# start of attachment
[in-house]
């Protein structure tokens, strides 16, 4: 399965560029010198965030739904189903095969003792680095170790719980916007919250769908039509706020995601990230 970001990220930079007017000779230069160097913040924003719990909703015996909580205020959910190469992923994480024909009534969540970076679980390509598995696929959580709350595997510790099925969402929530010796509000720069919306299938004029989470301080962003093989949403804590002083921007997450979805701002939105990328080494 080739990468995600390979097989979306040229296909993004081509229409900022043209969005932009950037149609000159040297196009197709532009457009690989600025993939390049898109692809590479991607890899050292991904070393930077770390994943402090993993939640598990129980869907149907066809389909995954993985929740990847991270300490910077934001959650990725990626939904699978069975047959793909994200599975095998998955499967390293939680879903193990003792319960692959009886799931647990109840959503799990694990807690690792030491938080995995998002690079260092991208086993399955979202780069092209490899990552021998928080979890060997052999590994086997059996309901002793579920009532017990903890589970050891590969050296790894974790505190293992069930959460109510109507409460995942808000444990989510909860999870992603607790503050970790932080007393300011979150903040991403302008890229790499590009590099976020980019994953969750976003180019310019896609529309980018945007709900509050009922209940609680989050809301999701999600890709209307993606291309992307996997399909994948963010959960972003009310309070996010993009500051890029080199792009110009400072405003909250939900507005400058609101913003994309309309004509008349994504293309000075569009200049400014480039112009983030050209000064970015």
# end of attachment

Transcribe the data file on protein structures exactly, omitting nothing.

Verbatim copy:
[in-house]
């Protein structure tokens, strides 16, 4: 399965560029010198965030739904189903095969003792680095170790719980916007919250769908039509706020995601990230 970001990220930079007017000779230069160097913040924003719990909703015996909580205020959910190469992923994480024909009534969540970076679980390509598995696929959580709350595997510790099925969402929530010796509000720069919306299938004029989470301080962003093989949403804590002083921007997450979805701002939105990328080494 080739990468995600390979097989979306040229296909993004081509229409900022043209969005932009950037149609000159040297196009197709532009457009690989600025993939390049898109692809590479991607890899050292991904070393930077770390994943402090993993939640598990129980869907149907066809389909995954993985929740990847991270300490910077934001959650990725990626939904699978069975047959793909994200599975095998998955499967390293939680879903193990003792319960692959009886799931647990109840959503799990694990807690690792030491938080995995998002690079260092991208086993399955979202780069092209490899990552021998928080979890060997052999590994086997059996309901002793579920009532017990903890589970050891590969050296790894974790505190293992069930959460109510109507409460995942808000444990989510909860999870992603607790503050970790932080007393300011979150903040991403302008890229790499590009590099976020980019994953969750976003180019310019896609529309980018945007709900509050009922209940609680989050809301999701999600890709209307993606291309992307996997399909994948963010959960972003009310309070996010993009500051890029080199792009110009400072405003909250939900507005400058609101913003994309309309004509008349994504293309000075569009200049400014480039112009983030050209000064970015």